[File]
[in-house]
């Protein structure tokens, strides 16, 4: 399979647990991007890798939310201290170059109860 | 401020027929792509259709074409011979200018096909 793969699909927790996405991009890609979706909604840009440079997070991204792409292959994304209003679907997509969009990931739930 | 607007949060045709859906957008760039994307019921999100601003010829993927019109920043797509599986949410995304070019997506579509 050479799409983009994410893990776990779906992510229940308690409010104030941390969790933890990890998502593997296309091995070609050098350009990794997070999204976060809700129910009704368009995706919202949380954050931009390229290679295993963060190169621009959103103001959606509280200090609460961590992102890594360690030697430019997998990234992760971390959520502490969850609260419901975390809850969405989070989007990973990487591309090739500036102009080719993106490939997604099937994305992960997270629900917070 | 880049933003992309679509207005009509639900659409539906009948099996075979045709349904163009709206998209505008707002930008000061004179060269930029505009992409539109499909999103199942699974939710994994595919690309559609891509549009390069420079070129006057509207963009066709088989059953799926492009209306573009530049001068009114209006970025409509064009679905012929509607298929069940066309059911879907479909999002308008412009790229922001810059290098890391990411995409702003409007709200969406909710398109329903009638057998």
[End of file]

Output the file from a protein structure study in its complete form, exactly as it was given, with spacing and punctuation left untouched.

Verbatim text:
[in-house]
């Protein structure tokens, strides 16, 4: 399979647990991007890798939310201290170059109860 | 401020027929792509259709074409011979200018096909 793969699909927790996405991009890609979706909604840009440079997070991204792409292959994304209003679907997509969009990931739930 | 607007949060045709859906957008760039994307019921999100601003010829993927019109920043797509599986949410995304070019997506579509 050479799409983009994410893990776990779906992510229940308690409010104030941390969790933890990890998502593997296309091995070609050098350009990794997070999204976060809700129910009704368009995706919202949380954050931009390229290679295993963060190169621009959103103001959606509280200090609460961590992102890594360690030697430019997998990234992760971390959520502490969850609260419901975390809850969405989070989007990973990487591309090739500036102009080719993106490939997604099937994305992960997270629900917070 | 880049933003992309679509207005009509639900659409539906009948099996075979045709349904163009709206998209505008707002930008000061004179060269930029505009992409539109499909999103199942699974939710994994595919690309559609891509549009390069420079070129006057509207963009066709088989059953799926492009209306573009530049001068009114209006970025409509064009679905012929509607298929069940066309059911879907479909999002308008412009790229922001810059290098890391990411995409702003409007709200969406909710398109329903009638057998």